Full Audio Of Vulfpeck’s Funky Brooklyn Bowl Opener Has Emerged [Listen/Gallery]

first_imgLoad remaining images Vulfpeck Brooklyn Bowl 9/8/16 Last night marked the funky return of Vulfpeck to the Brooklyn Bowl, kicking off a three-night run at the famed Brooklyn, NY venue. Anticipation was high coming into the show, as the band delivered an exciting performance just one night prior at SummerStage in NYC’s Central Park. True to form, Vulfpeck brought out many special guests, delighting fans with material new and old for an unforgettable night.At different times, the band brought out guitarist Cory Wong, keyboardist/vocalist/songwriter Joey Dosik, trombonist Melissa Gardiner, percussion master Richie Rodriguez, vocal powerhouse Antwaun Stanley, and drummer Bernard Purdie. You can read the full review here, as written by the Vulfpack creator Kendall Deflin, but we wanted to share a little something special with our readers.Thanks to taper Eric McRoberts, we can stream some full audio from last night’s exciting Brooklyn Bowl run opener. Check out the full stream here, and see below for a beautiful gallery of images as taken by Patrick Hughes/Faces of Festivals. Enjoy the grooves!* w/ Bernard Purdie – [email protected] w/ Melissa Gardiner – Trombone# w/ Antwaun Stanley – Vocals% w/ Joey Dosik – Keys / Vocals / SaxophonePro-shot video has also emerged, courtesy of micapaw groove:last_img read more

Judicial council adjusts election rules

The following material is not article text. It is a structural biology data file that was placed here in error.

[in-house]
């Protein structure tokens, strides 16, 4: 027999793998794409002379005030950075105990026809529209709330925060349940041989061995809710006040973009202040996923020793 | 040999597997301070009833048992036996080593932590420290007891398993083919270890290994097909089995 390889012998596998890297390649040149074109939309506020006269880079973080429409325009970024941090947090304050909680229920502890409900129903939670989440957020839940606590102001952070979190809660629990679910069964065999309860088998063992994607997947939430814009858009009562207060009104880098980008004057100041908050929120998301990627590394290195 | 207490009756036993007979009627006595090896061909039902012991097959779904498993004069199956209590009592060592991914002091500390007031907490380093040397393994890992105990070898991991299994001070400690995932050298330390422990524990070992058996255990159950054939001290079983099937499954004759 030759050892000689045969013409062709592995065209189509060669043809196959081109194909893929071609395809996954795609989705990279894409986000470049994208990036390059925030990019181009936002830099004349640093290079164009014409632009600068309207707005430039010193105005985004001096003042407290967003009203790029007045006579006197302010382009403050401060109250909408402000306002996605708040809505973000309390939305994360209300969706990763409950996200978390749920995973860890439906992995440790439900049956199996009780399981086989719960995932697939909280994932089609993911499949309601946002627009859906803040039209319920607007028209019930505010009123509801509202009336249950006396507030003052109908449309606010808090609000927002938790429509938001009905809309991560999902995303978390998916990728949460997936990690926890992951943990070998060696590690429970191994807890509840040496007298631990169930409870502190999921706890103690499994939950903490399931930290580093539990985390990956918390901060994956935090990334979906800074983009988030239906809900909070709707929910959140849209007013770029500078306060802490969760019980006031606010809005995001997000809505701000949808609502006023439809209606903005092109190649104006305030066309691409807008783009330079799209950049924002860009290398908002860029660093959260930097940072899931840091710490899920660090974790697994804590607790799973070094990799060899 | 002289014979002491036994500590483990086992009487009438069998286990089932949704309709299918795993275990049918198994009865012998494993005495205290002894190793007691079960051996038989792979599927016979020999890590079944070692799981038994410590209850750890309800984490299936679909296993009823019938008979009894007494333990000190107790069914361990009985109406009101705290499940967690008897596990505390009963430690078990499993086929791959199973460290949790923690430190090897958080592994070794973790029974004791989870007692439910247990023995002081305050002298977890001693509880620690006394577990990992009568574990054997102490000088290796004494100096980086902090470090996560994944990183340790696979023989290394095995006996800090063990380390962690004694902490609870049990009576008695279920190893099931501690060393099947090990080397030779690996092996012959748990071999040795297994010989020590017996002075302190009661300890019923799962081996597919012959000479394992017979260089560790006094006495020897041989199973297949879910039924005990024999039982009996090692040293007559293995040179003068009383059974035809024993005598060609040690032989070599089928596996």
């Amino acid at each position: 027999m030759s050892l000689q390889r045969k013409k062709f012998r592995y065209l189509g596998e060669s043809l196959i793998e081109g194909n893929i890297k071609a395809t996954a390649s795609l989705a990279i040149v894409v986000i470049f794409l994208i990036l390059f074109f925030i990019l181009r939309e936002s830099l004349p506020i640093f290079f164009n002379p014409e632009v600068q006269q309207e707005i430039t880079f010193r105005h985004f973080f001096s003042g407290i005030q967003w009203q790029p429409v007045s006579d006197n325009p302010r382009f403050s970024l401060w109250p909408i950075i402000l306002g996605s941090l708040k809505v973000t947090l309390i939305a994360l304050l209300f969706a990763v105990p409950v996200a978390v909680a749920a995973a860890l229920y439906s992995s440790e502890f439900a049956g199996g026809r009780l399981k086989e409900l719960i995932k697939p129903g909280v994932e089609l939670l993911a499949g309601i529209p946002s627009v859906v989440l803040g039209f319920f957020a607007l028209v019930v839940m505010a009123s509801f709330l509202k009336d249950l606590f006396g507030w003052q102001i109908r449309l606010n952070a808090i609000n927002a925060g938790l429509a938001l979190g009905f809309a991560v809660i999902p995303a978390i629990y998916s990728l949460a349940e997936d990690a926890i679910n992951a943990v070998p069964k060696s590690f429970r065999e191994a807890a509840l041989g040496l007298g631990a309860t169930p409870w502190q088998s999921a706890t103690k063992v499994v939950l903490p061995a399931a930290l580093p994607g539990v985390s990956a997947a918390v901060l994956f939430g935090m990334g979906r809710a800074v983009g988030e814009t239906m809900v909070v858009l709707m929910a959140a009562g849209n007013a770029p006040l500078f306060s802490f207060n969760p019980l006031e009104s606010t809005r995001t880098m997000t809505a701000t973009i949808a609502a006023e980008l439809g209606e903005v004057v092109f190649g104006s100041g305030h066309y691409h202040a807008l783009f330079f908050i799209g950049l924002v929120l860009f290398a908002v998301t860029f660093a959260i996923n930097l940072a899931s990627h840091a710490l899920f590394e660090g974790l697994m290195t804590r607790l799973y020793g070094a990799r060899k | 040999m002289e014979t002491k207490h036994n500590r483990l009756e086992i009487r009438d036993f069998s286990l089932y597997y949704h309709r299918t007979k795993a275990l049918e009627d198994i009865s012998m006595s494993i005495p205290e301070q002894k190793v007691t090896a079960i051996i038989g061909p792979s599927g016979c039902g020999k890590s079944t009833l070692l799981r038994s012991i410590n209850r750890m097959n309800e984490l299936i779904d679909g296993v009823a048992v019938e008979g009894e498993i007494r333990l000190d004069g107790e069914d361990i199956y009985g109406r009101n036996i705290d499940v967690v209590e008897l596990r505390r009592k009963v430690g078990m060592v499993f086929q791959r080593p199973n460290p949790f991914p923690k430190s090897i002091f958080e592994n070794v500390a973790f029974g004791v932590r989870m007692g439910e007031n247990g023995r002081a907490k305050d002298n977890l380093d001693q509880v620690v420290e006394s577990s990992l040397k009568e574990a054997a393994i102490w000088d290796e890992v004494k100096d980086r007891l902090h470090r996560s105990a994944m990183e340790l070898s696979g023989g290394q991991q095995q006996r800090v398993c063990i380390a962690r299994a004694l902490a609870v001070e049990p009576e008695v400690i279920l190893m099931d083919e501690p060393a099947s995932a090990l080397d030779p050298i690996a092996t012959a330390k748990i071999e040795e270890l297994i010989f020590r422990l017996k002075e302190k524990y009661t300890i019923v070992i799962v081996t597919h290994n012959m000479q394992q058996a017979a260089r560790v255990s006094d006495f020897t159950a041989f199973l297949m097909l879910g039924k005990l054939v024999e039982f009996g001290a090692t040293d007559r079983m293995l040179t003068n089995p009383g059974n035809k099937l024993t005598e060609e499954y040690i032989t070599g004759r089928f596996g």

first_imgThis year’s student body president and vice president election will proceed very similarly to last year’s election in terms of rules and regulations, vice president of elections Katie Hennessy said. All changes made to the election process this year were made to the Constitution of the student government by Student Senate, by recommendation of the Department of Internal Affairs. The Judicial Council implemented those changes for the first time during this election cycle. The only major change involved write-in candidates, Hennessy said. Write-in nominations have technically always been allowed, but the old web-based voting system did not allow students to actually vote for them during the elections. “We haven’t had any write-in candidates,” Hennessy said. “It was something that was allowed for, but we didn’t have means to make it actually happen. If someone said they wanted to [vote for a write-in candidate], we would have had a lot of issues.” This year, the Judicial Council switched to a different server and ticket ballot that would enable students to write in a candidate’s name if necessary. The Judicial Council also made changes to how write-in candidates are approved, Hennessy said. The major effect of the new regulations posits that write-in nominations must be approved at least four calendar days prior to the election. Outside of those changes to write-in candidates, Hennessy said today’s election will function similarly to last year’s. The Council announced six election tickets Jan. 28, and campaigning began the following day at 11 a.m. “There are not many restrictions on campaigning other than certain rules regarding where they place posters, et cetera,” Hennessy said. Additionally, Hennessy said she and the election committee must approve any campaign-related poster, website or social media post prior to publication. Rule violations have delayed election results in the past. The student body presidential and vice presidential debate took place Monday night in LaFortune Student Center, where each ticket outlined its primary goals for a prospective student government administration. Voting will take place today from 8 a.m. to 8 p.m. through an email sent out by the Judicial Council, but Hennessy said the results are not likely to be finalized immediately. “With six tickets we will likely have a run-off election since, in order not to, someone has to win a majority,” she said. In the case of a runoff, the two tickets with the highest number of votes would participate in a debate Sunday night, Hennessy said, and the runoff election would take place Monday. The voting process would be the same Monday as it is today. The high number of tickets running in this year’s election likely resulted from last year’s atypical single-ticket race, Hennessy said. “We tried to do whatever we could to publicize the running to get more tickets,” she said. “Last year, a lot of people were upset about it … so I think more people were interested in [running] now.” Contact Mel Flanagan at [email protected]last_img read more